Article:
Thermostability of seven hepatitis C virus genotypes in vitro and in vivo.
J Doerrbecker, P Meuleman, J Kang, N. Riebesehl, C Wilhelm, M Friesland, S Pfaender, J Steinmann, T Pietschmann, E Steinmann
Journal of Viral Hepatitis, doi:10.1111/jvh.12055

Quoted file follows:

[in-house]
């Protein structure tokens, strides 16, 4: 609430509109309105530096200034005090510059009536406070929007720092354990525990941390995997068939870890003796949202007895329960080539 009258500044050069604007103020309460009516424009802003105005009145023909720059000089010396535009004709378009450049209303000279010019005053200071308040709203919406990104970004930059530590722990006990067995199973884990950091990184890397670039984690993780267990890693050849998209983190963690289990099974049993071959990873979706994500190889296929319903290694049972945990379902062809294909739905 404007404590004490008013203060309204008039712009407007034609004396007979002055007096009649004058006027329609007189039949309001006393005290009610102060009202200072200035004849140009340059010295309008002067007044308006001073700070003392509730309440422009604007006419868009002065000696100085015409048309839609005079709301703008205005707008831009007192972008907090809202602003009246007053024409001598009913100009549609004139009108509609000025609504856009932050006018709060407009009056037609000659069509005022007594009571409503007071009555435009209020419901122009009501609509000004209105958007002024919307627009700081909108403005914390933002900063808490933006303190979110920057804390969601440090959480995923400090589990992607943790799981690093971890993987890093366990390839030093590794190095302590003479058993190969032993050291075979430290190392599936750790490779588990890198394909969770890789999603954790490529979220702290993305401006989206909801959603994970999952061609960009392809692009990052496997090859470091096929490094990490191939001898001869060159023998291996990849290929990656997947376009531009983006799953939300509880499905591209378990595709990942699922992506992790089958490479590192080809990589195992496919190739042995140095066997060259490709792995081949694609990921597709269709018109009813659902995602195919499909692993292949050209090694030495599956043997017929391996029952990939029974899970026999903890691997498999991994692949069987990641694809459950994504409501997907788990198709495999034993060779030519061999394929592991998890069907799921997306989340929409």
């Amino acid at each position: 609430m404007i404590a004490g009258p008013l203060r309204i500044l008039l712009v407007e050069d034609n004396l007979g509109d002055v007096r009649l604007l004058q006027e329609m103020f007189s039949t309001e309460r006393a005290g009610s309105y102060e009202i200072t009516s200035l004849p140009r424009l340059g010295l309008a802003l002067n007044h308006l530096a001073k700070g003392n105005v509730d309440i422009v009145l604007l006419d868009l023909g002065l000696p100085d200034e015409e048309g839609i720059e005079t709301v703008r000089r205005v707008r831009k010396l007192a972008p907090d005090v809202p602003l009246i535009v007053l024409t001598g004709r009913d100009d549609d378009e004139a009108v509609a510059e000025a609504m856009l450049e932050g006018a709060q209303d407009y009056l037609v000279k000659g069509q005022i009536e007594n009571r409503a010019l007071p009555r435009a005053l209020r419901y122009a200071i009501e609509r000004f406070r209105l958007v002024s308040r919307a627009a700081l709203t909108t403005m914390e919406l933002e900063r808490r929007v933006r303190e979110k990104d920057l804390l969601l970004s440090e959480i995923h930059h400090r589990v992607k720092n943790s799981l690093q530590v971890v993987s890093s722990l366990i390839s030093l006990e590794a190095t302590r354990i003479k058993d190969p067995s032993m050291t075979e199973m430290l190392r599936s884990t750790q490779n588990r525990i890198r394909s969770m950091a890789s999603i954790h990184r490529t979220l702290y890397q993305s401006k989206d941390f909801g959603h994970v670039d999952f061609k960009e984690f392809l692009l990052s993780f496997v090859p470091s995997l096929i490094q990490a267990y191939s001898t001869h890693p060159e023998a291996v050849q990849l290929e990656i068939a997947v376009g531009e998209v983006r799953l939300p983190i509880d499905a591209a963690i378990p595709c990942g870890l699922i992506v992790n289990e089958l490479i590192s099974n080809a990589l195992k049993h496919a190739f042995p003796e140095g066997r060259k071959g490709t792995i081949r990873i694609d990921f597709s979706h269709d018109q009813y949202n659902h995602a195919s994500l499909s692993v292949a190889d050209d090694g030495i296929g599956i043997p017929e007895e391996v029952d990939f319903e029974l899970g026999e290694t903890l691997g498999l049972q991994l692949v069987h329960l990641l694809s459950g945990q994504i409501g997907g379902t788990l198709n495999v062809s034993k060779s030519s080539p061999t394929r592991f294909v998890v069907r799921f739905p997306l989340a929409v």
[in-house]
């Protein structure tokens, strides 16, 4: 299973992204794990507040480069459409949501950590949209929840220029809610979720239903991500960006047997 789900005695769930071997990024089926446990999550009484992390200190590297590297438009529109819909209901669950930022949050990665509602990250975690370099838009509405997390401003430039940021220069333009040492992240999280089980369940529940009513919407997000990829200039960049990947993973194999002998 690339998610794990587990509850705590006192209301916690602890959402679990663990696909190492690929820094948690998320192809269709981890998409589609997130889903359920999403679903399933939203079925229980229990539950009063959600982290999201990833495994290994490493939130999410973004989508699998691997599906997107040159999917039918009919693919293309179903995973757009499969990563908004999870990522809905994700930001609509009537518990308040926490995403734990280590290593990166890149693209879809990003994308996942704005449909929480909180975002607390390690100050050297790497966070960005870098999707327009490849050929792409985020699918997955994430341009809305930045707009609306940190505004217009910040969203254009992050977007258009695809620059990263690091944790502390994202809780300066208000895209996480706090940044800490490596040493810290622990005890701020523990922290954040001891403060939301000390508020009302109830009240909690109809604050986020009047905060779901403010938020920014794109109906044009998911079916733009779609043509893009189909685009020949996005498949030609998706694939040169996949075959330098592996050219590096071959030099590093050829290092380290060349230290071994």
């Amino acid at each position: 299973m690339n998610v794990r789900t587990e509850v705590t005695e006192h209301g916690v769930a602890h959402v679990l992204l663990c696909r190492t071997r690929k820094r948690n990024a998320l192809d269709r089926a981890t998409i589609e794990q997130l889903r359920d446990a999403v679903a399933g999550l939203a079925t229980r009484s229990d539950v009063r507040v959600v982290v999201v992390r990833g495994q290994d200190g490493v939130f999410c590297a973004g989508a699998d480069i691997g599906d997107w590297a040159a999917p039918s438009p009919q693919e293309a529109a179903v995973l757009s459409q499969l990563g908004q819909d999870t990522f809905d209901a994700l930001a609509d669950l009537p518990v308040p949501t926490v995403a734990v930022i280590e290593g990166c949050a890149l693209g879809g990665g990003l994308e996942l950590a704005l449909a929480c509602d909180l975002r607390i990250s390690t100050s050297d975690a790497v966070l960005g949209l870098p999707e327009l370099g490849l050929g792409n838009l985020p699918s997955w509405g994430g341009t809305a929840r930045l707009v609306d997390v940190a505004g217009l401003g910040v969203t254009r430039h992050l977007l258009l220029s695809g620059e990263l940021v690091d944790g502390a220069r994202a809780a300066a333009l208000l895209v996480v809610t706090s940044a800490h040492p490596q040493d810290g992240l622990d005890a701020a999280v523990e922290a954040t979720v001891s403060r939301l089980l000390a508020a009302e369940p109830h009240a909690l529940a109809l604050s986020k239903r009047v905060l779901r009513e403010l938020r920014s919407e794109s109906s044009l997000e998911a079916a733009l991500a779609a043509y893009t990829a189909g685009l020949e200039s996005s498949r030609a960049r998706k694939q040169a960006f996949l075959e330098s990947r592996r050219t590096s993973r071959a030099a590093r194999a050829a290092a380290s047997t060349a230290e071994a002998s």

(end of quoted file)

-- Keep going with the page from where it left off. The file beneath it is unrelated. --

Hepatitis C virus (HCV) is transmitted primarily through percutaneous exposure to contaminated blood especially in healthcare settings and among people who inject drugs. The environmental stability of HCV has been extrapolated from studies with the bovine viral diarrhoea virus or was so far only addressed with HCV genotype 2a viruses. The aim of this study was to compare the environmental and thermostability of all so far known seven HCV genotypes in vitro and in vivo. Incubation experiments at room temperature revealed that all HCV genotypes showed similar environmental stabilities in suspension with viral infectivity detectable for up to 28 days. The risk of HCV infection may not accurately be reflected by determination of HCV RNA levels. However, viral stability and transmission risks assessed from in vitro experiments correlated with viral infectivity in transgenic mice containing human liver xenografts. A reduced viral stability for up to 2 days was observed at 37 °C with comparable decays for all HCV genotypes confirmed by thermodynamic analysis. These results demonstrate that different HCV genotypes possess comparable stability in the environment and that noninfectious particles after incubation in vitro do not cause infection in an HCV in vivo model. These findings are important for estimation of HCV cross-transmission in the environment and indicate that different HCV genotypes do not display an altered stability or resistance at certain temperatures.